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Meanwhile, capital punishment in America, which Kennedy slowly but steadily restricted, will be allowed again to expand. So will the use of solitary confinement, which Kennedy is recent years has sharply criticized. And if you think abortion rights are precariously perched now, it is a virtual certainty they will be further restricted if Kennedy leaves and is replaced by a Trump nominee. It is not hyperbole to suggest that Roe v. Wade itself could be overturned once Kennedy is gone but even if the Court's conservatives gin up some hoary formula that keeps Roe on the books as a technicality the guts of it surely will be will be gone. Yes, Kennedy has restricted abortion rights in the past decades but he never has beeilling to go as far as his successor will go (or as Justices Alito and Thomas already have said they would go).

The Supreme Court, like Congress and the presidency, has swung back and forth over the generations between the parties and among various ideologies. There was a period in the 1960s where Democrats controlled both house of Congress, the White House, and, effectively, the Supreme Court with Chief Justice Earl Warren at the helm. But Warren himself (not to mention Justice William Brennan) was nominated by a Republican president (Dwight Eisenhower) and Congress was very different then than it is today. There were more moderates in the Senate and lawmakers came from more swing-districts than they do in today’s gerrymandered world. 

That was 50 years ago. The Court (and the country’s politics) have grown more conservative ever since. It says a lot about where we stand today compared to where we once stood that a judge appointed by Ronald Reagan would be widely seen as the last moderate Republican on the Court. In defense of his centrist position, Kennedy said last year: "The cases swing, I don't." He’s right. He hasn’t swung much. The world around him, and the court around him, has swung.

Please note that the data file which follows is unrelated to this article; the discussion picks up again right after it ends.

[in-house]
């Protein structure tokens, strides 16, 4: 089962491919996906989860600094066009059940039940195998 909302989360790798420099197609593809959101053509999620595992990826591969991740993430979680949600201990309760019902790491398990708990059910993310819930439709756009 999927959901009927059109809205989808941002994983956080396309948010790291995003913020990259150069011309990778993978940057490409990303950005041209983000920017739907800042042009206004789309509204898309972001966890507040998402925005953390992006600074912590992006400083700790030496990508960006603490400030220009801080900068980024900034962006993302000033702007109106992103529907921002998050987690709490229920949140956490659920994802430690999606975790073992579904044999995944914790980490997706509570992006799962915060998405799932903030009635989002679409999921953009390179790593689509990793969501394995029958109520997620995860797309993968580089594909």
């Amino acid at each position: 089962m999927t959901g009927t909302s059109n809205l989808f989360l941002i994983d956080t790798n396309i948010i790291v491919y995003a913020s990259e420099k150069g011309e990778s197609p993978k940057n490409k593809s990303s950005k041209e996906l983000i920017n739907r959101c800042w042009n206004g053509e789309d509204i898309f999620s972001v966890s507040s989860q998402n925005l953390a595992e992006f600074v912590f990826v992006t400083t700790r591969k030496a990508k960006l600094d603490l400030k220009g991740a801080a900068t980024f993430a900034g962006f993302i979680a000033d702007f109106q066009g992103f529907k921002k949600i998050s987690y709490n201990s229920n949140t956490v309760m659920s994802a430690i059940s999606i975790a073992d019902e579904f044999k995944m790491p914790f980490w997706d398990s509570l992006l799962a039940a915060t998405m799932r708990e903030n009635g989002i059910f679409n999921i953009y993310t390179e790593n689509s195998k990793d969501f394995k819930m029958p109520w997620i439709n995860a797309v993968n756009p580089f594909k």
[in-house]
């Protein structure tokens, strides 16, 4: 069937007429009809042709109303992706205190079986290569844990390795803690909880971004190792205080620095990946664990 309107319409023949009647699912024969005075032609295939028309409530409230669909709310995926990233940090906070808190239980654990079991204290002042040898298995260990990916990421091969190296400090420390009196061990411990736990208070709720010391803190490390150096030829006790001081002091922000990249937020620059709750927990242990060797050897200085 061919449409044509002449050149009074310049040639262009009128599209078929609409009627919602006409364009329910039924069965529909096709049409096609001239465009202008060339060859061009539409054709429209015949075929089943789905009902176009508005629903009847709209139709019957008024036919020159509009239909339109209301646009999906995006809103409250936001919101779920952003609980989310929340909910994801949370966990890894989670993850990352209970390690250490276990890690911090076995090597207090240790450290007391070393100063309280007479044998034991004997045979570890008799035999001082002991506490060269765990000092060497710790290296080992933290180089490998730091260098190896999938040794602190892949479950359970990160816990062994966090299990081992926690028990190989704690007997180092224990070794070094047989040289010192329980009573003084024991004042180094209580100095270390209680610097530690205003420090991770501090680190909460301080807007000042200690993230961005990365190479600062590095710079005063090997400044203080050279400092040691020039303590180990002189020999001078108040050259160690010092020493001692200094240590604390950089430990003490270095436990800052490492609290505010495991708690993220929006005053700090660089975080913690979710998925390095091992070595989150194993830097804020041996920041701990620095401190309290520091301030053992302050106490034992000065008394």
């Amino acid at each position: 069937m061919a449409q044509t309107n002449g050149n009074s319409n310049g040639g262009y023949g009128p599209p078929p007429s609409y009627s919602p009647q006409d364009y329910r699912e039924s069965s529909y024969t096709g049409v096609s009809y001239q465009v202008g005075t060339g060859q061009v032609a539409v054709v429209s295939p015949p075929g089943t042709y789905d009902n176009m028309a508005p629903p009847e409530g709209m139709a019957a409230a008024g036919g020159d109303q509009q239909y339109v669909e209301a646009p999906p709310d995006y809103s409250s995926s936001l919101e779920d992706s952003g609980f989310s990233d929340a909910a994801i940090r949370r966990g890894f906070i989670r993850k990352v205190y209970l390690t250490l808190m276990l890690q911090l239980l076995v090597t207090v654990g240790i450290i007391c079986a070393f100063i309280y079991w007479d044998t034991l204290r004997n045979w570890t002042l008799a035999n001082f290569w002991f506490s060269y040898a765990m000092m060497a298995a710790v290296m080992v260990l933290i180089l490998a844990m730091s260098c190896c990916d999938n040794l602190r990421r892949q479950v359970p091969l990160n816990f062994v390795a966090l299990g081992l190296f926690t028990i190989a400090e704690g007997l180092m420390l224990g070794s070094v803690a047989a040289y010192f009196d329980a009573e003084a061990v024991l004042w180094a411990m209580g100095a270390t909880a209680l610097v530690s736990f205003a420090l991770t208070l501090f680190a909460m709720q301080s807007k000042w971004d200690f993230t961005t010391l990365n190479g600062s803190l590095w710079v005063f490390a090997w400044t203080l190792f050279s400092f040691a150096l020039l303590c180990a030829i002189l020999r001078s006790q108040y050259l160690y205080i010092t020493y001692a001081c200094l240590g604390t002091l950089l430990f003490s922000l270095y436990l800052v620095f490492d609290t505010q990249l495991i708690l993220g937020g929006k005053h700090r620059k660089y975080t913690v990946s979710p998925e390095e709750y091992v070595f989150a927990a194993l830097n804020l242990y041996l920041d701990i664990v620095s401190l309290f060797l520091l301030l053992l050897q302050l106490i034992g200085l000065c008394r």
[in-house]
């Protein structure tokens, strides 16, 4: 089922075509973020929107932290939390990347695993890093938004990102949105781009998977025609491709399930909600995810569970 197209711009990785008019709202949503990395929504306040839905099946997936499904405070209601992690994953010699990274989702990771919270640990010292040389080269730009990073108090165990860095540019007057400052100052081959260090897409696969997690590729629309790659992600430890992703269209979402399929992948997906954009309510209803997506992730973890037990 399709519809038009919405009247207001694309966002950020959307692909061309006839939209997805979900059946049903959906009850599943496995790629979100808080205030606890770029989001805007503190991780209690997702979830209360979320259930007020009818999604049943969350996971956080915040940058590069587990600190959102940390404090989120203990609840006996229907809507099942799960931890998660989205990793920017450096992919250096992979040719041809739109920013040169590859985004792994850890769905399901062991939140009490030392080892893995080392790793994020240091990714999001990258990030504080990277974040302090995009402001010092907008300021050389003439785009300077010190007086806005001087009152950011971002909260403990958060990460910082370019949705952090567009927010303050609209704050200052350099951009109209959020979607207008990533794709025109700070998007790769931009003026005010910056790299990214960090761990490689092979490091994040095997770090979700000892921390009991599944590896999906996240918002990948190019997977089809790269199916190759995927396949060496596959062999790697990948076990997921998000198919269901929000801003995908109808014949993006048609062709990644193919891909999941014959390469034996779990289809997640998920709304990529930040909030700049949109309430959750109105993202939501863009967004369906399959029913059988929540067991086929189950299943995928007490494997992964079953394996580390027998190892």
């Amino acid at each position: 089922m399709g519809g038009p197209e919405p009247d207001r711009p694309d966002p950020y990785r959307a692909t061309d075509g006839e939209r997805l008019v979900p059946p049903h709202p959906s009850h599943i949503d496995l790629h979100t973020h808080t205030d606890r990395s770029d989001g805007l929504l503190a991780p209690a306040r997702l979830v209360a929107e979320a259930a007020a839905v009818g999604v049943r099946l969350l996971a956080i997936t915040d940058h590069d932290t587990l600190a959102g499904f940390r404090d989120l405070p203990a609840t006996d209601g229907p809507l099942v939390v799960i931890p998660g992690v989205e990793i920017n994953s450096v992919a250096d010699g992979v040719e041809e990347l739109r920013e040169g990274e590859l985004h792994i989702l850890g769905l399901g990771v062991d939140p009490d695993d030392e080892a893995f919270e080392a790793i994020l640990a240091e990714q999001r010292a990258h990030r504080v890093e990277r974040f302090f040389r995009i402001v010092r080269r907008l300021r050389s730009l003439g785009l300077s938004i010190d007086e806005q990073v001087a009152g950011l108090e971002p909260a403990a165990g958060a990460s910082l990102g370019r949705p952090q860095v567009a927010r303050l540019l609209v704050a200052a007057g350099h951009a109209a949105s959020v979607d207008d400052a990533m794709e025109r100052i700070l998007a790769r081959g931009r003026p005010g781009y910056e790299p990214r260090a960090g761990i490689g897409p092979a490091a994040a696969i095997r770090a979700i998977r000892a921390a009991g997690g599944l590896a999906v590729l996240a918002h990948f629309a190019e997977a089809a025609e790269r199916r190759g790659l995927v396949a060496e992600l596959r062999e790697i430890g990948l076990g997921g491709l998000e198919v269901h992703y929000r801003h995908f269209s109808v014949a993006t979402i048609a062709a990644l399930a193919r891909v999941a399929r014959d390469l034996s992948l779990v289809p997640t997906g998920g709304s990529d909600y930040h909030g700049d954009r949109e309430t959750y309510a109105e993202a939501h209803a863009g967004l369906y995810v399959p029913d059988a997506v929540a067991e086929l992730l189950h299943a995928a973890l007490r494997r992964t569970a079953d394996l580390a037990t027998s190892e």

I would like to think that Justice Kennedy will stick around a bit longer to ensure that his own judicial legacy isn't eroded, quickly, by what's to come during a Trump presidency and a Court with John Roberts as the so-called voice of moderation. But nothing surprises me any more about how the justices think about their own lives, and their own careers, and what they feel they owe and do not owe to the nation. For all I know Justice Thomas will resign first, to live out the rest of his days in relative peace knowing he was replaced by another ardent conservative ideologue.

In the meantime, a slow term is about to end and a brand new one is taking shape. If it is still Kennedy’s court on the first Monday in October, progressive cases and causes (at least some of them, anyway) will have a chance. If not we are about to embark on an era of conservative jurisprudence that no one alive has ever witnessed, a period marked by a level of heterogeneity unprecedented in our history.

Andrew Cohen

Andrew Cohen

Andrew Cohen is a fellow at the Brennan Center for Justice. He is also the Commentary and Analysis Editor at The Marshall Project, legal analyst for 60 Minutes, and chief analyst and legal editor for CBS Radio News.